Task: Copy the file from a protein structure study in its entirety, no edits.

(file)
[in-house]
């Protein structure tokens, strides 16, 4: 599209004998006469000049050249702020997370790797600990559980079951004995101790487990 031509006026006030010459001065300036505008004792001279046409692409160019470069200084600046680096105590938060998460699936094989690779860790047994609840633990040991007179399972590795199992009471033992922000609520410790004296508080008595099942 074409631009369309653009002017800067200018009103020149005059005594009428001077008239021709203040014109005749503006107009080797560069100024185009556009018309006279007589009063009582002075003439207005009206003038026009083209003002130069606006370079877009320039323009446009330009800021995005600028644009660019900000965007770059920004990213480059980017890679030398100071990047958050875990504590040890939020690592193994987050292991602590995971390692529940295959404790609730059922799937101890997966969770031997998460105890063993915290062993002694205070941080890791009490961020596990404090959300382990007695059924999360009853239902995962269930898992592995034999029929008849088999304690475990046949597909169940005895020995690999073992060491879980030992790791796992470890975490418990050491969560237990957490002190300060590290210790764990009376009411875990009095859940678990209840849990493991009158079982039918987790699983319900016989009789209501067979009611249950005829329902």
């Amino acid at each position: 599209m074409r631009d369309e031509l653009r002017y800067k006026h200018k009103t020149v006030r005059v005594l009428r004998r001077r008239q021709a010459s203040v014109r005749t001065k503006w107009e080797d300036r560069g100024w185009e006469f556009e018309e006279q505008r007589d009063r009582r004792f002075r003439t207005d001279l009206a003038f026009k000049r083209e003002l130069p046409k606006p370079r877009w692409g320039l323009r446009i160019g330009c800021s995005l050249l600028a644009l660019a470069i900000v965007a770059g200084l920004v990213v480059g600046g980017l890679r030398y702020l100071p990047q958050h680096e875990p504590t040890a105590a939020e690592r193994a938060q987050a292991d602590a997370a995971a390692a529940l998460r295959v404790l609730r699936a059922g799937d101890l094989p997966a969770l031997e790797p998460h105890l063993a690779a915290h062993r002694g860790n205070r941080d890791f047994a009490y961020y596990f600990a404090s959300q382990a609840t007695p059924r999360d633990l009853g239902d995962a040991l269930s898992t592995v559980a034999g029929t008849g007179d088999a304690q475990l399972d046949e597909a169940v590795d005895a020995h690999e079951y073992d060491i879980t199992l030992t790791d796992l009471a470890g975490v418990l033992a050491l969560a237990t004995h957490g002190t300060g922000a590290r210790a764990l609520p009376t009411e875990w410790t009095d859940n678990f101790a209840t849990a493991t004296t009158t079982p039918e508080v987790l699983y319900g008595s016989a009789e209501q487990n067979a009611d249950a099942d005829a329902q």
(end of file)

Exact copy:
[in-house]
């Protein structure tokens, strides 16, 4: 599209004998006469000049050249702020997370790797600990559980079951004995101790487990 031509006026006030010459001065300036505008004792001279046409692409160019470069200084600046680096105590938060998460699936094989690779860790047994609840633990040991007179399972590795199992009471033992922000609520410790004296508080008595099942 074409631009369309653009002017800067200018009103020149005059005594009428001077008239021709203040014109005749503006107009080797560069100024185009556009018309006279007589009063009582002075003439207005009206003038026009083209003002130069606006370079877009320039323009446009330009800021995005600028644009660019900000965007770059920004990213480059980017890679030398100071990047958050875990504590040890939020690592193994987050292991602590995971390692529940295959404790609730059922799937101890997966969770031997998460105890063993915290062993002694205070941080890791009490961020596990404090959300382990007695059924999360009853239902995962269930898992592995034999029929008849088999304690475990046949597909169940005895020995690999073992060491879980030992790791796992470890975490418990050491969560237990957490002190300060590290210790764990009376009411875990009095859940678990209840849990493991009158079982039918987790699983319900016989009789209501067979009611249950005829329902």
């Amino acid at each position: 599209m074409r631009d369309e031509l653009r002017y800067k006026h200018k009103t020149v006030r005059v005594l009428r004998r001077r008239q021709a010459s203040v014109r005749t001065k503006w107009e080797d300036r560069g100024w185009e006469f556009e018309e006279q505008r007589d009063r009582r004792f002075r003439t207005d001279l009206a003038f026009k000049r083209e003002l130069p046409k606006p370079r877009w692409g320039l323009r446009i160019g330009c800021s995005l050249l600028a644009l660019a470069i900000v965007a770059g200084l920004v990213v480059g600046g980017l890679r030398y702020l100071p990047q958050h680096e875990p504590t040890a105590a939020e690592r193994a938060q987050a292991d602590a997370a995971a390692a529940l998460r295959v404790l609730r699936a059922g799937d101890l094989p997966a969770l031997e790797p998460h105890l063993a690779a915290h062993r002694g860790n205070r941080d890791f047994a009490y961020y596990f600990a404090s959300q382990a609840t007695p059924r999360d633990l009853g239902d995962a040991l269930s898992t592995v559980a034999g029929t008849g007179d088999a304690q475990l399972d046949e597909a169940v590795d005895a020995h690999e079951y073992d060491i879980t199992l030992t790791d796992l009471a470890g975490v418990l033992a050491l969560a237990t004995h957490g002190t300060g922000a590290r210790a764990l609520p009376t009411e875990w410790t009095d859940n678990f101790a209840t849990a493991t004296t009158t079982p039918e508080v987790l699983y319900g008595s016989a009789e209501q487990n067979a009611d249950a099942d005829a329902q």